DeSean Jackson reiterated in an interview with ESPN's Stephen A. Smith on Friday that he has never been a gang member.

He also responded to allegations made hours earlier in a CBS sports report about repeated acts of insubordination being the ultimate reason behind the Philadelphia Eagles' decision to release him on March 28.

Jackson is coming off the best season of his six-year career, having established career highs in catches (82) and receiving yards (1,332) and matching his career best in TD receptions (nine). But the Eagles began to seek trade partners for him almost immediately after last season ended with a January playoff loss to New Orleans.

They finally granted him his unconditional release within 40 minutes after a report by NJ.com linking him to gang activity in his native Los Angeles was posted online and have offered no explanation since.

According to the CBS Sports report today, Jackson was labeled as a poor teammate by multiple anonymous sources, one of which said: "you can say he was the type that could catch three TDs in a loss — everyone would be down, but you had the impression he was happy, because he got his. It was all about him. A lot of guys thought that way about him.

[Coach Chip Kelly] came in here with a plan to get this thing right, and the one major [obstacle] standing in his way was [Jackson]. If we were going to move forward as a team, he had to go. Think about it — did anyone come right out and back him publicly? Not one."


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Jackson disputed that portrait.

"Since Day 1, since I stepped into the locker room, I put it on the line for my teammates. I've always been a team guy. I've never not been a team guy. Everything I do on the field is for my team. It's not for individual goals I go out there and catch these passes and score these touchdowns. At the end of the day, [It's not] DeSean Jackson that's winning, it's the Philadelphia Eagles that's winning.

"So I don't think it's real, I don't think it's right. So there you have it."

Smith also grilled him, point-blank, about another anonymous quote that claimed: "The fact is, [Jackson] was a 'me-guy' with an attitude problem and [fellow wide receiver Jeremy Maclin, who was re-signed in the offseason] is the complete opposite, a team guy, a great character guy you go to war with. Funny how [Jackson] has this anti-bully thing and he thought he could push [Kelly] around; he found out otherwise. His being cut had nothing to do with the gang stuff. The team knew it. Everyone knew he had 'ties.' Those were his guys. That's okay.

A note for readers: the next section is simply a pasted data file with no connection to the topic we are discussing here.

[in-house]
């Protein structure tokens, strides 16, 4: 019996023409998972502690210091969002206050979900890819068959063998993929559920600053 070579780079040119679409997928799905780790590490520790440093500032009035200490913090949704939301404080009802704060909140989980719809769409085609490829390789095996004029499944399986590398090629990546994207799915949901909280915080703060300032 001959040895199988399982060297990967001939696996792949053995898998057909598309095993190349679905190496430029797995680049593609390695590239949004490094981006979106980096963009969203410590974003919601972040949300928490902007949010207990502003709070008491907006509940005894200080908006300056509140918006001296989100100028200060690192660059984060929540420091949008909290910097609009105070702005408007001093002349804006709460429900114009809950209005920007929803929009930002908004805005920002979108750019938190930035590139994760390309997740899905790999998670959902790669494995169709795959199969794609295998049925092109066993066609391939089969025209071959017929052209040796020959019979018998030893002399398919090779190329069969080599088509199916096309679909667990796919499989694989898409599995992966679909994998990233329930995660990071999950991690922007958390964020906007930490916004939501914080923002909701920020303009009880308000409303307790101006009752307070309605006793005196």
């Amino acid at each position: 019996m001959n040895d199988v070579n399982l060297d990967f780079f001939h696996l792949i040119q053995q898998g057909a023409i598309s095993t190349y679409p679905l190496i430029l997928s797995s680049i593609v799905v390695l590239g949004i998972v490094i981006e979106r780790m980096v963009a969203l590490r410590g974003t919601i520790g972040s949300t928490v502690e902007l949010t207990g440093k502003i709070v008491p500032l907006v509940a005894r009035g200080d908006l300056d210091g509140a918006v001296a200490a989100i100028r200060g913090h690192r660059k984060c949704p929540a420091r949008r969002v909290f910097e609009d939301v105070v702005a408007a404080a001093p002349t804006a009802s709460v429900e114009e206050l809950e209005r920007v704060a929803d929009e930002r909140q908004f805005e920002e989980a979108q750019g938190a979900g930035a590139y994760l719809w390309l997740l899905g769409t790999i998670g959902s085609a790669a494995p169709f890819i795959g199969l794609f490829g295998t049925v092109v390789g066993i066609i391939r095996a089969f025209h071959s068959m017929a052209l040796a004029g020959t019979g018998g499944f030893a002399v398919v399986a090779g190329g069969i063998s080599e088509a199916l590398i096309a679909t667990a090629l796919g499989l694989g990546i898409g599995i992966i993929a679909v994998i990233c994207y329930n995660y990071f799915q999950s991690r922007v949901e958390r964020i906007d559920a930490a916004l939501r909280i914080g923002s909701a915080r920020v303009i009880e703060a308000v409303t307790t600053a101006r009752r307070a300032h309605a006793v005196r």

"What put him out was his selfishness. He can try and spin it all he wants how he's 'a team player.' He's not."

Jackson replied: "It's an allegation once again by someone who has an opinion. … I don't live my life going out there and really worrying about what other people say. I try to do things the right way, I try to go out there and be a professional when I'm doing it.

"Have I always been perfect? Have I always done things the right way? No. Have I learned and found out a better way of doing things? Yes. I think that goes throughout my career. Me coming into the NFL at 20 years old, real young, not knowing the right and wrong thing to do, I had to learn. I'm not perfect. No one is. But at the end of the day, I'm going to learn to do it the right way, I'm going to do it the right way."

Jackson acknowledged being late for meetings at times but only to missing one entirely in his career. Furthermore, he admitted to keeping the wrong company early on in his career, but not since Kelly was hired in January of 2013..

"I felt the past two or three years, I've matured to the utmost," said Jackson, who pointed out the tough time he had when his father was fighting a losing battle with pancreatic cancer, eventually succumbing in the spring of 2009.

"My dad was my backbone," Jackson said. "He was the guy that kept everybody away from me, the guy that motivated me, the guy that did everything he could to make me a better person. … Losing him was a very tough situation. I almost felt lost when it happened."